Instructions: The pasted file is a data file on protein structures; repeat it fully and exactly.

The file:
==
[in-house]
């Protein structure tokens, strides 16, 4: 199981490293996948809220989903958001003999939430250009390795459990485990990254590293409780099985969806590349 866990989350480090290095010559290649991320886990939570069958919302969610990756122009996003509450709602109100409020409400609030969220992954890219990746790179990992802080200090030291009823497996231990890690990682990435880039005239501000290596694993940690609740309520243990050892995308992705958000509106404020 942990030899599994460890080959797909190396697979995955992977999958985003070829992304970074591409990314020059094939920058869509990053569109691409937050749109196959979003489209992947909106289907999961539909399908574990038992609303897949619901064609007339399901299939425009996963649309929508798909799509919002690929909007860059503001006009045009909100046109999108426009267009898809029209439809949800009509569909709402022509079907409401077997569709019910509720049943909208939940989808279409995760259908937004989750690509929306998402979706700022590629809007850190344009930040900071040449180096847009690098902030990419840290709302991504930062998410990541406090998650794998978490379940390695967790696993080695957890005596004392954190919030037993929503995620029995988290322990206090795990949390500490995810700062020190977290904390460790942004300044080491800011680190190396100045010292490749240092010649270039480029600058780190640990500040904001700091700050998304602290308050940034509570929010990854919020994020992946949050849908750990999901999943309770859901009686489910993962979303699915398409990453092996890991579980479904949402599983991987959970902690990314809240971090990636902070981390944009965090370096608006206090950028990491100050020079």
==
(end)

[in-house]
């Protein structure tokens, strides 16, 4: 199981490293996948809220989903958001003999939430250009390795459990485990990254590293409780099985969806590349 866990989350480090290095010559290649991320886990939570069958919302969610990756122009996003509450709602109100409020409400609030969220992954890219990746790179990992802080200090030291009823497996231990890690990682990435880039005239501000290596694993940690609740309520243990050892995308992705958000509106404020 942990030899599994460890080959797909190396697979995955992977999958985003070829992304970074591409990314020059094939920058869509990053569109691409937050749109196959979003489209992947909106289907999961539909399908574990038992609303897949619901064609007339399901299939425009996963649309929508798909799509919002690929909007860059503001006009045009909100046109999108426009267009898809029209439809949800009509569909709402022509079907409401077997569709019910509720049943909208939940989808279409995760259908937004989750690509929306998402979706700022590629809007850190344009930040900071040449180096847009690098902030990419840290709302991504930062998410990541406090998650794998978490379940390695967790696993080695957890005596004392954190919030037993929503995620029995988290322990206090795990949390500490995810700062020190977290904390460790942004300044080491800011680190190396100045010292490749240092010649270039480029600058780190640990500040904001700091700050998304602290308050940034509570929010990854919020994020992946949050849908750990999901999943309770859901009686489910993962979303699915398409990453092996890991579980479904949402599983991987959970902690990314809240971090990636902070981390944009965090370096608006206090950028990491100050020079």